On appeal, the state Supreme Court affirmed, holding that rockweed that is attached to and growing on rocks in the intertidal zone is private property owned by the adjacent landowner. The Court noted that the English common law tradition vested both “title” to and “dominion” over the intertidal zone in the crown. While title belonged to the crown, however, it was held subject to the public’s rights of “navigation,” “commerce,” and “fishing.” After the American colonies gained independence, the ownership of intertidal land devolved to the particular state where the intertidal area was located. See, e.g., Phillips Petroleum Co. v. Mississippi, 484 U.S. 469 (1988). But, the Court noted the uniqueness of rockweed. It takes specialized equipment and skills to harvest it, and harvesting didn’t “look like” the usual activities in the water of fishing and navigation. Instead, it was more like the other uses in the intertidal zone that have been held to be outside the public trust doctrine. Thus, the Court concluded that the harvesting of rockweed was not within the collection of rights held by the State for use by its citizens – the public couldn’t engage in rockweed harvest as a matter of right. The Court stated that, "rockweed in the intertidal zone belongs to the upland property owner and therefore is not public property, is not held in trust by the State for public use, and cannot be harvested by members of the public as a matter of right."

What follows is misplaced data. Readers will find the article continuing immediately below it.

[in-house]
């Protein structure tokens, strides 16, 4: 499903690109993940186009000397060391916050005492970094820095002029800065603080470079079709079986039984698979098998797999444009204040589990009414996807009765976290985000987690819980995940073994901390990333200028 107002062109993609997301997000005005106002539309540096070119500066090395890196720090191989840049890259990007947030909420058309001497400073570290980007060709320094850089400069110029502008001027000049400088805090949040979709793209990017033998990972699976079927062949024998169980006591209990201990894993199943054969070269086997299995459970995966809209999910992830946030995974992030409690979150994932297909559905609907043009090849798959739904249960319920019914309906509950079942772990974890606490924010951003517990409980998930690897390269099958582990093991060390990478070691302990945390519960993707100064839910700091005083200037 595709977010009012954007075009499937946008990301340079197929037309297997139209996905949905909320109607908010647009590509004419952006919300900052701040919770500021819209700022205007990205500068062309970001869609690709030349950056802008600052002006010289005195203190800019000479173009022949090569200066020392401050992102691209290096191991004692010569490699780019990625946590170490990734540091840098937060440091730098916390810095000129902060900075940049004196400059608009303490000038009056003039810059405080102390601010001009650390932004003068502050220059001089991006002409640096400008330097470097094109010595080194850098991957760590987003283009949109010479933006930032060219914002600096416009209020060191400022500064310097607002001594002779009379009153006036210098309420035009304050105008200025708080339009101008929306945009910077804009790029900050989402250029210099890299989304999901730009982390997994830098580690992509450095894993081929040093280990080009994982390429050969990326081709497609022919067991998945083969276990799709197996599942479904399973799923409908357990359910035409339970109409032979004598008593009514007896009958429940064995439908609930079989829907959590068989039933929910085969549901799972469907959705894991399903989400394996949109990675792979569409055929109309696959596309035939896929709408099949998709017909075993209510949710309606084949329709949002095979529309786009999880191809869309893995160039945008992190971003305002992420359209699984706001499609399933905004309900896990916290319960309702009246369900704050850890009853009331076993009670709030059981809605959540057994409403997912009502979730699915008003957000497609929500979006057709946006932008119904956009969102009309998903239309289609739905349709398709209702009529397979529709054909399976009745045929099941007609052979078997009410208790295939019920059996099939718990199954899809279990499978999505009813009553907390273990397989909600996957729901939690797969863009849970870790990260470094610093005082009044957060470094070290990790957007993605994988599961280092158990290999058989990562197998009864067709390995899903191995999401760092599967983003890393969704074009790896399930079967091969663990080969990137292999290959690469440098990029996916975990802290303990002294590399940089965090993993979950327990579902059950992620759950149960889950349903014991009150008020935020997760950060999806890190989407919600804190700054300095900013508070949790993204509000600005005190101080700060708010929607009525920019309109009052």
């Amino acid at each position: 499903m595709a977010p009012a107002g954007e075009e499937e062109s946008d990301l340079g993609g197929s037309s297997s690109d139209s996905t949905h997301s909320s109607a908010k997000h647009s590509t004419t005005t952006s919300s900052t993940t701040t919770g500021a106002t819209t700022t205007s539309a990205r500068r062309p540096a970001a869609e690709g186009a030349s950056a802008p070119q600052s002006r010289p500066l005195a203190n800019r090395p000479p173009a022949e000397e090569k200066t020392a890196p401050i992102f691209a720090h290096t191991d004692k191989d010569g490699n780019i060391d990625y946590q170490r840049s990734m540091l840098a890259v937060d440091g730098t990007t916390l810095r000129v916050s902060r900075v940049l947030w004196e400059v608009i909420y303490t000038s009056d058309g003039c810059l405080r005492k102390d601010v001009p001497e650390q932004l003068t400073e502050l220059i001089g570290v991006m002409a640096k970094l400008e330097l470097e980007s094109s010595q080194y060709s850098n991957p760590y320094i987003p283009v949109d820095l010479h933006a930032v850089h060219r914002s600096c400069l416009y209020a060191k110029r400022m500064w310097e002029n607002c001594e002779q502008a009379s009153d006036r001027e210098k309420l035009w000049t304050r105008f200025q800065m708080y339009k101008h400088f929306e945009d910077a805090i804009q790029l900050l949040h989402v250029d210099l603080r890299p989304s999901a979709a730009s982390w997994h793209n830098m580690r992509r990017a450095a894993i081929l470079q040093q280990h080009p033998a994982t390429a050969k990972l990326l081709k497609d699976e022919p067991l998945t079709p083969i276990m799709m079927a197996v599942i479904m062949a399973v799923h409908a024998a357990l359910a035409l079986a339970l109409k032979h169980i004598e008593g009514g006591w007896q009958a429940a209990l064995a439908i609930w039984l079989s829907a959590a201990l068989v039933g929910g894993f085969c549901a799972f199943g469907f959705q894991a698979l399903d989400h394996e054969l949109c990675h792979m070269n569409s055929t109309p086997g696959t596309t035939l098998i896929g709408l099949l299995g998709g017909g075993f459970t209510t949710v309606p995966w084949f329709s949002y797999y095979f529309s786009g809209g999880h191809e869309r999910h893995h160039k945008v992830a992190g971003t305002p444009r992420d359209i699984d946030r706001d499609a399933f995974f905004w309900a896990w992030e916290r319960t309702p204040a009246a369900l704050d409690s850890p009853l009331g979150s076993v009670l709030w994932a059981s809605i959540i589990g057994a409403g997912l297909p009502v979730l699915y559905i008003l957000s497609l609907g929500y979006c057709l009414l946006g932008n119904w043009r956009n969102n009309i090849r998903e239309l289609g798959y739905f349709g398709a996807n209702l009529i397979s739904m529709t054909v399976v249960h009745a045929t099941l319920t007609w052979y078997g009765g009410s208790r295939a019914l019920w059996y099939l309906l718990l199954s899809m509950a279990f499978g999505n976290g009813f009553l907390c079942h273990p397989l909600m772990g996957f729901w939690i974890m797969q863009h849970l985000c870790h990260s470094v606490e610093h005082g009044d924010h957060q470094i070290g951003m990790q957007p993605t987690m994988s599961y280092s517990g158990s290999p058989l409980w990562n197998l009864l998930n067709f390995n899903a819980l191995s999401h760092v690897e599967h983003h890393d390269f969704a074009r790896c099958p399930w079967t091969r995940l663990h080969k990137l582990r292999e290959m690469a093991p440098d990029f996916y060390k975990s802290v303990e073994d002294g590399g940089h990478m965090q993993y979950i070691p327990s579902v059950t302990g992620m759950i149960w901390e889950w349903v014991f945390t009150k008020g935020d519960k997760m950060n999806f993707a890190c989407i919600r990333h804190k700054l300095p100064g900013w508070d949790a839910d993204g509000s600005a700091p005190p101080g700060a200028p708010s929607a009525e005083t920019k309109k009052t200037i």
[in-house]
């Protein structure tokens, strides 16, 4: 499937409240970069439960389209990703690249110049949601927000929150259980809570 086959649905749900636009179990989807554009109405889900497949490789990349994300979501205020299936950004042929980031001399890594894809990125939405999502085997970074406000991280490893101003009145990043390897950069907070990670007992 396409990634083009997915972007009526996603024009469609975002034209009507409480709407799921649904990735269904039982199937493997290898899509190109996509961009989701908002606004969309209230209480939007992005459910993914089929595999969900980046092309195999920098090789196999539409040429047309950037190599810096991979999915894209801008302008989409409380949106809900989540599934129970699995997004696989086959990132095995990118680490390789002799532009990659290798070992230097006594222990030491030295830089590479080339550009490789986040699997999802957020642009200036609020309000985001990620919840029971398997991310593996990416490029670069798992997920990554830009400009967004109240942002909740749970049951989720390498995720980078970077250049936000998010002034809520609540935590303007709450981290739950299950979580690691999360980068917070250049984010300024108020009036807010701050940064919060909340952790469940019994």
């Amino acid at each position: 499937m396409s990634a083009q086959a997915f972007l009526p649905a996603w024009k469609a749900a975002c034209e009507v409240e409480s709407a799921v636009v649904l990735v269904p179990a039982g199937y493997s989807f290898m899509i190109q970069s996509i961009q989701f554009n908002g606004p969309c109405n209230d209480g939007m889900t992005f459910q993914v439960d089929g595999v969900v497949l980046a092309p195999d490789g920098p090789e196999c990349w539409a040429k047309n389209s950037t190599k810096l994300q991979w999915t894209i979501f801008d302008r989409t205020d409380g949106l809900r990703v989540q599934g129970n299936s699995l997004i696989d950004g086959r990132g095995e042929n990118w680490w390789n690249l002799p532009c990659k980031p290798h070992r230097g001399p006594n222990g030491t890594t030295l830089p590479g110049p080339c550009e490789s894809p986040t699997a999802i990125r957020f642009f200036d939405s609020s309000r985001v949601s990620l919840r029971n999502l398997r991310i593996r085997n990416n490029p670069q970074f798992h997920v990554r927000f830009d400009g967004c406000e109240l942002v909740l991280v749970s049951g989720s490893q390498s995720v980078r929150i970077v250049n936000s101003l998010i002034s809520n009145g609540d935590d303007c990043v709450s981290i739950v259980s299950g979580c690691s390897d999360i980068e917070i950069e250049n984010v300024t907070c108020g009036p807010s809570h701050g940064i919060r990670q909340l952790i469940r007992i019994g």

The application of the public trust doctrine has the potential to be quite broad. Environmental activists and others opposed to various agricultural activities often attempt to get courts to apply the doctrine in an expansive manner well beyond public access to that of preservation in general. The potential application of the doctrine can be rather expansive – nonpoint source pollution from farm field runoff; wetlands; dry sand areas; cattle ranching in areas of the West, etc. See, e.g., Mathews v. Bay Head Improvement Association, 471 A.2d 355 (N.J. 1984). The issue is acute in California where a private party can bring an independent action against a state agency under the public trust doctrine when that agency allegedly doesn’t follow the public trust in the conduct of its duties. See Citizens for Biological Diversity, Inc. v. FPL Group, Inc., 83 Cal. Rptr. 3d 588 (Cal Ct. App. 2008); San Francisco Baykeeper, Inc. v. State Lands Commission, 29 Cal. App. 5th 562, 240 Cal. Rptr. 3d 510 (2018).
In the recent Maine case, the public trust doctrine was not used to unnecessarily erode private property rights. The Court balanced the public’s rights against those of private property owners. It wasn’t enough for the plaintiff to simply assert the public trust doctrine.
Maybe there’s hope that the public trust doctrine will be properly balanced against the rights of private landowners. The recent Maine case weighs in on that side of the scale.